For some time now, I’ve had the position of Elder at St. John’s Lutheran Church, Hastings, MN, (WELS). Besides being humbling, this brought back a lot of memories to when I first joined St. John’s in 1996.
Shortly after I joined in September, I was asked by the nominating committee to consider having my name placed on the ballot for this same position. At the time, knowing what scripture has to say about Elders and their qualifications I felt strongly that my life was in no way representative of what God would have an Elder to be.
1st Timothy 3:1-13 tells us – This saying is trustworthy: “If someone aspires to the office of overseer, he desires a good work.” 2 The overseer then must be above reproach, the husband of one wife, temperate, self-controlled, respectable, hospitable, an able teacher, 3 not a drunkard, not violent, but gentle, not contentious, free from the love of money. 4 He must manage his own household well and keep his children in control without losing his dignity. 5 But if someone does not know how to manage his own household, how will he care for the church of God?
6 He must not be a recent convert or he may become arrogant and fall into the punishment that the devil will exact. 7 And he must be well thought of by those outside the faith, so that he may not fall into disgrace and be caught by the devil’s trap. 8 Deacons likewise must be dignified, not two-faced, not given to excessive drinking, not greedy for gain, 9 holding to the mystery of the faith with a clear conscience. 10 And these also must be tested first and then let them serve as deacons if they are found blameless.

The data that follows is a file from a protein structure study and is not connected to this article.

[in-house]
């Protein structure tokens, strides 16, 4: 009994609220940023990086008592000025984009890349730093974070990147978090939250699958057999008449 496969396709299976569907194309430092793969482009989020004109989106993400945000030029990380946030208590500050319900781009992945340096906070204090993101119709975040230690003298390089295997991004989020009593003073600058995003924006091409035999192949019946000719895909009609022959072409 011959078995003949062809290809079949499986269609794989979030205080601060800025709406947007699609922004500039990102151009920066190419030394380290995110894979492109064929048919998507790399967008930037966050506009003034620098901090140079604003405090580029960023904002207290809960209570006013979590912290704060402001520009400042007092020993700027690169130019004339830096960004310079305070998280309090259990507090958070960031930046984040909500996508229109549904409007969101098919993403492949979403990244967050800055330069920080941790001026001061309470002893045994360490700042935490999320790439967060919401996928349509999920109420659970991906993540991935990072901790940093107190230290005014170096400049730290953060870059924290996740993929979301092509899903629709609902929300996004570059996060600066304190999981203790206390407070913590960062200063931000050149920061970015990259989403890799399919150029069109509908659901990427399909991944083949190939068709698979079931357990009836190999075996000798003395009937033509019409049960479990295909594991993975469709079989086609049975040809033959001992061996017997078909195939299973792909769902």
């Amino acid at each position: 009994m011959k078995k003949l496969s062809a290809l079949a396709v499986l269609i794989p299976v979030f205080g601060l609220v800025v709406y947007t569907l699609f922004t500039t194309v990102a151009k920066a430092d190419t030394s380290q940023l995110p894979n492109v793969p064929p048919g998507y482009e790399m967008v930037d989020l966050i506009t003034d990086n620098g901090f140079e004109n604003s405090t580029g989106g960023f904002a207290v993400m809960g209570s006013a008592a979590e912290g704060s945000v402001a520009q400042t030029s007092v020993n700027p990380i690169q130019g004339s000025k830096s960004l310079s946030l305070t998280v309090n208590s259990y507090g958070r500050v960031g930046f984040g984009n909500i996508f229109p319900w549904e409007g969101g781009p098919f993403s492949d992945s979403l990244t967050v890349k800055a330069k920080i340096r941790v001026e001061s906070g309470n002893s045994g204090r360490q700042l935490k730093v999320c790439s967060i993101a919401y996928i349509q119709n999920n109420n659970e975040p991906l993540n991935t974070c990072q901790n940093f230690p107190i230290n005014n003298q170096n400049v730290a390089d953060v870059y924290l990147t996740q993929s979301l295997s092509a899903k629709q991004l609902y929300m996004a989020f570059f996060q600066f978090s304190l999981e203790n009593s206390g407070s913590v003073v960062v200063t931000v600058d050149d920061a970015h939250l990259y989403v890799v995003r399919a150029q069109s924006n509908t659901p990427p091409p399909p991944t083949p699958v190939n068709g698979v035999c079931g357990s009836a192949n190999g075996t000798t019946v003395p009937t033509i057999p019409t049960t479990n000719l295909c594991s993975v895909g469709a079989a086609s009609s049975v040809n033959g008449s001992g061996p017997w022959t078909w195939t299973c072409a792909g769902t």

11 Likewise also their wives must be dignified, not slanderous, temperate, faithful in every respect. 12 Deacons must be husbands of one wife and good managers of their children and their own households. 13 For those who have served well as deacons gain a good standing for themselves and great boldness in the faith that is in Christ.
Understanding all of this, I had to decline the request. At the time, I wasn’t at all sure about anything in my spiritual life, how could I possibly think I was in a position to lead anyone else spiritually. My faith, at that time, was so very fragile. I was still arguing with myself about whether or not God really cared about me.
I had spent the previous ten years of my life angry with God; angry with a God who I believed didn’t answer prayer – or at least, never heard my prayers. That was a huge stumbling block for me. I prayed for everything I thought I needed or wanted and it didn’t materialize. So, where was the proof that God answers prayer?
I’d read my Bible, and I carefully chose those bits and pieces of scripture that told me to ask God for anything – “ask and you shall receive” – “and all things you ask in prayer, believing, you will receive” – and just like Santa Claus, God would deliver. And, when he didn’t, well then I could be angry with God for not listening to my prayers.
My faith had a long way to go before I could expect to lead others.
And so, how about now? Well, I’ve learned a few things since then; most importantly, I now know that God does love me and cares for me and that yes, He does answer prayer. God loves me so much that he sacrificed his only Son to be my savior and the atoning sacrifice for all of my sins. God loves me so much that He sent his Holy Spirit to open my eyes to understand His Word.
Yes, I’ve learned a few things about faith and especially about my faith.
So, what do we do when God has gone silent in our lives? I have found, that during these times is when God is doing the most work in my life of faith. It’s during these times that he’s forging and refining that faith so that it always and ever puts its trust in Him. He is in fact, preparing me to receive all of the good things he has in store for me when I trust him.
I believe that, I have faith in that.
May God keep me strong in my faith and may I humbly serve him always – Amen and Amen.